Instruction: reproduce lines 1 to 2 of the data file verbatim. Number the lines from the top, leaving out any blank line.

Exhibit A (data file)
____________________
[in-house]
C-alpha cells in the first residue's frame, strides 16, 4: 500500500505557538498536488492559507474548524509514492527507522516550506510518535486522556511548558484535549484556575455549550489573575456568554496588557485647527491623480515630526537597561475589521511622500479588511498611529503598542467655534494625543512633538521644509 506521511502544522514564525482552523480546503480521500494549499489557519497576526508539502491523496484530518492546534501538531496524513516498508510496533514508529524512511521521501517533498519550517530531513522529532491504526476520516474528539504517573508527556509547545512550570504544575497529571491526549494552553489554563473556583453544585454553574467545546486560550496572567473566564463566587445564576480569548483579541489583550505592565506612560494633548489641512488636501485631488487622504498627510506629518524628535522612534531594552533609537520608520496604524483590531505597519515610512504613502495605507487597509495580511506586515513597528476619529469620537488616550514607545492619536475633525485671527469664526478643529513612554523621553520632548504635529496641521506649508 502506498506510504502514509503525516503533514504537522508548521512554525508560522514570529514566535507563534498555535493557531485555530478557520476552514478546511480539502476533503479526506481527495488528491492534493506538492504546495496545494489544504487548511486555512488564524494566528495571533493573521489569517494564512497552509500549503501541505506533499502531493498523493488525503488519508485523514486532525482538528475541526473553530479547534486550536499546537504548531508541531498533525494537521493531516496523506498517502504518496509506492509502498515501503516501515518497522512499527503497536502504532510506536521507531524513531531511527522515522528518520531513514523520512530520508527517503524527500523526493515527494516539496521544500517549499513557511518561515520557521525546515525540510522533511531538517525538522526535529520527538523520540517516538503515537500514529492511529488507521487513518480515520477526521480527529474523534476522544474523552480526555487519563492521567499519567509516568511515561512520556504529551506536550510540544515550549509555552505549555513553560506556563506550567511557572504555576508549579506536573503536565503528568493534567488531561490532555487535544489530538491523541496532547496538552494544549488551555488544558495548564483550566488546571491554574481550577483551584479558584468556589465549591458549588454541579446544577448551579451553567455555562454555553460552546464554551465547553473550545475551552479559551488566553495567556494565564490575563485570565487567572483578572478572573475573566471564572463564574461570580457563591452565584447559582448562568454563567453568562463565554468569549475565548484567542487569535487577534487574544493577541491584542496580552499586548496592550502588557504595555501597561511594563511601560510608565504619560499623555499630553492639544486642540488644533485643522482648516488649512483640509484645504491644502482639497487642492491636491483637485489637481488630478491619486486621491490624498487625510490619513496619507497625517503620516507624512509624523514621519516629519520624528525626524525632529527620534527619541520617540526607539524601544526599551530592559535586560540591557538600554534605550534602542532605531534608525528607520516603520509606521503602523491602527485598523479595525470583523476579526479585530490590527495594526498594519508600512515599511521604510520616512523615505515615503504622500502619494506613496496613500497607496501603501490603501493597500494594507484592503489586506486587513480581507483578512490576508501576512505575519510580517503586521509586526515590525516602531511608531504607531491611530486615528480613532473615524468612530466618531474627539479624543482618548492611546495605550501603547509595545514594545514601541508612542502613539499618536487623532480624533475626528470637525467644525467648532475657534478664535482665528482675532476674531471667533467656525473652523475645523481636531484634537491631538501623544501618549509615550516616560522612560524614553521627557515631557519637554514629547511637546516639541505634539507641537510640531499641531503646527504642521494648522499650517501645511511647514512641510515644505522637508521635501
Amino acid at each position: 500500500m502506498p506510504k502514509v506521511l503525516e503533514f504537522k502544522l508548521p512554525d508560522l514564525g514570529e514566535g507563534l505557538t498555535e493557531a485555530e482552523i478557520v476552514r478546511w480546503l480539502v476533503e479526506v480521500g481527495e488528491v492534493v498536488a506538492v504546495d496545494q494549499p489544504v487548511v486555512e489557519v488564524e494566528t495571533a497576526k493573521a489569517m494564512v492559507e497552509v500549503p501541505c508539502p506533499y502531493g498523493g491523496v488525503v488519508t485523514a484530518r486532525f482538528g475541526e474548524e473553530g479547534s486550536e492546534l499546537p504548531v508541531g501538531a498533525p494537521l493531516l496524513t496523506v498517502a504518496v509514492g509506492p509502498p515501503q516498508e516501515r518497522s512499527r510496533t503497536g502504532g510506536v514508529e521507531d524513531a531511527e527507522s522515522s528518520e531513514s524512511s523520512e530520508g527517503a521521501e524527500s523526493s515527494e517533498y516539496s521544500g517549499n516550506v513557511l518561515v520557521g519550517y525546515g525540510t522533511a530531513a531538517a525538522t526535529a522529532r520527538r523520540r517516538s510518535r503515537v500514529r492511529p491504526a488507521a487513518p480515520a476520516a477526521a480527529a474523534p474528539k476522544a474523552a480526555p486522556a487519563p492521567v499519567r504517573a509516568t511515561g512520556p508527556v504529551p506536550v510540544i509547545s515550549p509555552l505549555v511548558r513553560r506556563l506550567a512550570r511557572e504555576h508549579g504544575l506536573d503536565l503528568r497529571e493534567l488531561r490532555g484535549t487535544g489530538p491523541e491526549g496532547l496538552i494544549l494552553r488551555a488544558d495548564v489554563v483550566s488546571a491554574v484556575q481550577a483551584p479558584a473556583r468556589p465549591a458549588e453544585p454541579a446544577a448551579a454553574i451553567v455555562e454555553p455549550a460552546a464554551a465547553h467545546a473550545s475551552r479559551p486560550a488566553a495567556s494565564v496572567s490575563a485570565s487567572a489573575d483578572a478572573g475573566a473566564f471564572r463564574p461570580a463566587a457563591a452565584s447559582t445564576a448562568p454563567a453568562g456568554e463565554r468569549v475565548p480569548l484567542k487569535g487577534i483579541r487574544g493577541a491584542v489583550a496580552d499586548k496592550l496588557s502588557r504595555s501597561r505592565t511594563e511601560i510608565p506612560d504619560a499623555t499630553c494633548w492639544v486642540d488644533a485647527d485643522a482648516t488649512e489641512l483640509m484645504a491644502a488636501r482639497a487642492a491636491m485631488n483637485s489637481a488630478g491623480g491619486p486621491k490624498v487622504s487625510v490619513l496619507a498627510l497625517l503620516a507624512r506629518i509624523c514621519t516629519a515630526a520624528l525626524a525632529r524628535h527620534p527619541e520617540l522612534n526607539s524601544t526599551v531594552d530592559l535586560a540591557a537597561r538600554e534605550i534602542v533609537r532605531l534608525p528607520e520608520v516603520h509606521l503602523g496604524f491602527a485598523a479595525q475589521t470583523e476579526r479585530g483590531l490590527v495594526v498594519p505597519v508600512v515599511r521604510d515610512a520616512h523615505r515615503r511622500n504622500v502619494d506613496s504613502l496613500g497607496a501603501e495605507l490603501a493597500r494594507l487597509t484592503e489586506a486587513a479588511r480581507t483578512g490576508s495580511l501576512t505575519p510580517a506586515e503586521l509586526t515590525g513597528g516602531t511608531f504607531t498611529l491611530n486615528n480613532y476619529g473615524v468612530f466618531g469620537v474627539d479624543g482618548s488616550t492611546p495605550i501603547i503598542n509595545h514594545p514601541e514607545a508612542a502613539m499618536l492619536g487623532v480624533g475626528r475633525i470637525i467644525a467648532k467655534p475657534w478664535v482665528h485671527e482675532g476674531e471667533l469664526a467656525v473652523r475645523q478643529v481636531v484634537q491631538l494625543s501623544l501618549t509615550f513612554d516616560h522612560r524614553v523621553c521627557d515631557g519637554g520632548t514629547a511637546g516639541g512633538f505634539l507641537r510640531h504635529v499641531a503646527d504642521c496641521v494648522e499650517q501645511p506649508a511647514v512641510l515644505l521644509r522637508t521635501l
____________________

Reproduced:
[in-house]
C-alpha cells in the first residue's frame, strides 16, 4: 500500500505557538498536488492559507474548524509514492527507522516550506510518535486522556511548558484535549484556575455549550489573575456568554496588557485647527491623480515630526537597561475589521511622500479588511498611529503598542467655534494625543512633538521644509 506521511502544522514564525482552523480546503480521500494549499489557519497576526508539502491523496484530518492546534501538531496524513516498508510496533514508529524512511521521501517533498519550517530531513522529532491504526476520516474528539504517573508527556509547545512550570504544575497529571491526549494552553489554563473556583453544585454553574467545546486560550496572567473566564463566587445564576480569548483579541489583550505592565506612560494633548489641512488636501485631488487622504498627510506629518524628535522612534531594552533609537520608520496604524483590531505597519515610512504613502495605507487597509495580511506586515513597528476619529469620537488616550514607545492619536475633525485671527469664526478643529513612554523621553520632548504635529496641521506649508 502506498506510504502514509503525516503533514504537522508548521512554525508560522514570529514566535507563534498555535493557531485555530478557520476552514478546511480539502476533503479526506481527495488528491492534493506538492504546495496545494489544504487548511486555512488564524494566528495571533493573521489569517494564512497552509500549503501541505506533499502531493498523493488525503488519508485523514486532525482538528475541526473553530479547534486550536499546537504548531508541531498533525494537521493531516496523506498517502504518496509506492509502498515501503516501515518497522512499527503497536502504532510506536521507531524513531531511527522515522528518520531513514523520512530520508527517503524527500523526493515527494516539496521544500517549499513557511518561515520557521525546515525540510522533511531538517525538522526535529520527538523520540517516538503515537500514529492511529488507521487513518480515520477526521480527529474523534476522544474523552480526555487519563492521567499519567509516568511515561512520556504529551506536550510540544515550549509555552505549555513553560506556563506550567511557572504555576508549579506536573503536565503528568493534567488531561490532555487535544489530538491523541496532547496538552494544549488551555488544558495548564483550566488546571491554574481550577483551584479558584468556589465549591458549588454541579446544577448551579451553567455555562454555553460552546464554551465547553473550545475551552479559551488566553495567556494565564490575563485570565487567572483578572478572573475573566471564572463564574461570580457563591452565584447559582448562568454563567453568562463565554468569549475565548484567542487569535487577534487574544493577541491584542496580552499586548496592550502588557504595555501597561511594563511601560510608565504619560499623555499630553492639544486642540488644533485643522482648516488649512483640509484645504491644502482639497487642492491636491483637485489637481488630478491619486486621491490624498487625510490619513496619507497625517503620516507624512509624523514621519516629519520624528525626524525632529527620534527619541520617540526607539524601544526599551530592559535586560540591557538600554534605550534602542532605531534608525528607520516603520509606521503602523491602527485598523479595525470583523476579526479585530490590527495594526498594519508600512515599511521604510520616512523615505515615503504622500502619494506613496496613500497607496501603501490603501493597500494594507484592503489586506486587513480581507483578512490576508501576512505575519510580517503586521509586526515590525516602531511608531504607531491611530486615528480613532473615524468612530466618531474627539479624543482618548492611546495605550501603547509595545514594545514601541508612542502613539499618536487623532480624533475626528470637525467644525467648532475657534478664535482665528482675532476674531471667533467656525473652523475645523481636531484634537491631538501623544501618549509615550516616560522612560524614553521627557515631557519637554514629547511637546516639541505634539507641537510640531499641531503646527504642521494648522499650517501645511511647514512641510515644505522637508521635501